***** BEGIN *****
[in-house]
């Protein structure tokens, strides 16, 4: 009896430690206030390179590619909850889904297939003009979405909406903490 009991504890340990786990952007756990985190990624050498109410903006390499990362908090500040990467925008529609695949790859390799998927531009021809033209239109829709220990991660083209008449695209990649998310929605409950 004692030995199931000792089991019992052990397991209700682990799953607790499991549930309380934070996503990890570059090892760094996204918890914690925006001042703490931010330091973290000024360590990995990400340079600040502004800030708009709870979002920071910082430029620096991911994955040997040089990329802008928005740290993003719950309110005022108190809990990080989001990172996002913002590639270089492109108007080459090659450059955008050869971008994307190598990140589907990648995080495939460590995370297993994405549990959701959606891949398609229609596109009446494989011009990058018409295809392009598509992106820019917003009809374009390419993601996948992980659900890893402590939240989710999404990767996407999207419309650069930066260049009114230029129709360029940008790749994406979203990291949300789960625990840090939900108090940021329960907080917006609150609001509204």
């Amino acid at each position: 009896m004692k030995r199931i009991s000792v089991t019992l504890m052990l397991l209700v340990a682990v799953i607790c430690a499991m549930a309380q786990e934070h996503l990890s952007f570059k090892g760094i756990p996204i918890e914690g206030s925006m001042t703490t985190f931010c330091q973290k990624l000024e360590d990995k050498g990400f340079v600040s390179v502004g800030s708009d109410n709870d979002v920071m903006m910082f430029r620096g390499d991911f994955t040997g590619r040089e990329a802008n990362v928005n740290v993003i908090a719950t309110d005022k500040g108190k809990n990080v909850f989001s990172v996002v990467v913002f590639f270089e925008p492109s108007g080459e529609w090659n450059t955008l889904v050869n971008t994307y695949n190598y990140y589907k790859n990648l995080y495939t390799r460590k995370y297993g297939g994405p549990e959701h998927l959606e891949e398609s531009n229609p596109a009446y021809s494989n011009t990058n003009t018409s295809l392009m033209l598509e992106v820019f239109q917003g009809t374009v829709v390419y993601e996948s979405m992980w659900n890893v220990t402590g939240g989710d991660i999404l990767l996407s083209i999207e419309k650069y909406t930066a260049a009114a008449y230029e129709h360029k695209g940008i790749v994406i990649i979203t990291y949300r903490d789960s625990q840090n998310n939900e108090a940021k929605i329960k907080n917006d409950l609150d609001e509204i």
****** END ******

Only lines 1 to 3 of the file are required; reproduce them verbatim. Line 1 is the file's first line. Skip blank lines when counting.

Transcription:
[in-house]
């Protein structure tokens, strides 16, 4: 009896430690206030390179590619909850889904297939003009979405909406903490 009991504890340990786990952007756990985190990624050498109410903006390499990362908090500040990467925008529609695949790859390799998927531009021809033209239109829709220990991660083209008449695209990649998310929605409950 004692030995199931000792089991019992052990397991209700682990799953607790499991549930309380934070996503990890570059090892760094996204918890914690925006001042703490931010330091973290000024360590990995990400340079600040502004800030708009709870979002920071910082430029620096991911994955040997040089990329802008928005740290993003719950309110005022108190809990990080989001990172996002913002590639270089492109108007080459090659450059955008050869971008994307190598990140589907990648995080495939460590995370297993994405549990959701959606891949398609229609596109009446494989011009990058018409295809392009598509992106820019917003009809374009390419993601996948992980659900890893402590939240989710999404990767996407999207419309650069930066260049009114230029129709360029940008790749994406979203990291949300789960625990840090939900108090940021329960907080917006609150609001509204």
């Amino acid at each position: 009896m004692k030995r199931i009991s000792v089991t019992l504890m052990l397991l209700v340990a682990v799953i607790c430690a499991m549930a309380q786990e934070h996503l990890s952007f570059k090892g760094i756990p996204i918890e914690g206030s925006m001042t703490t985190f931010c330091q973290k990624l000024e360590d990995k050498g990400f340079v600040s390179v502004g800030s708009d109410n709870d979002v920071m903006m910082f430029r620096g390499d991911f994955t040997g590619r040089e990329a802008n990362v928005n740290v993003i908090a719950t309110d005022k500040g108190k809990n990080v909850f989001s990172v996002v990467v913002f590639f270089e925008p492109s108007g080459e529609w090659n450059t955008l889904v050869n971008t994307y695949n190598y990140y589907k790859n990648l995080y495939t390799r460590k995370y297993g297939g994405p549990e959701h998927l959606e891949e398609s531009n229609p596109a009446y021809s494989n011009t990058n003009t018409s295809l392009m033209l598509e992106v820019f239109q917003g009809t374009v829709v390419y993601e996948s979405m992980w659900n890893v220990t402590g939240g989710d991660i999404l990767l996407s083209i999207e419309k650069y909406t930066a260049a009114a008449y230029e129709h360029k695209g940008i790749v994406i990649i979203t990291y949300r903490d789960s625990q840090n998310n939900e108090a940021k929605i329960k907080n917006d409950l609150d609001e509204i």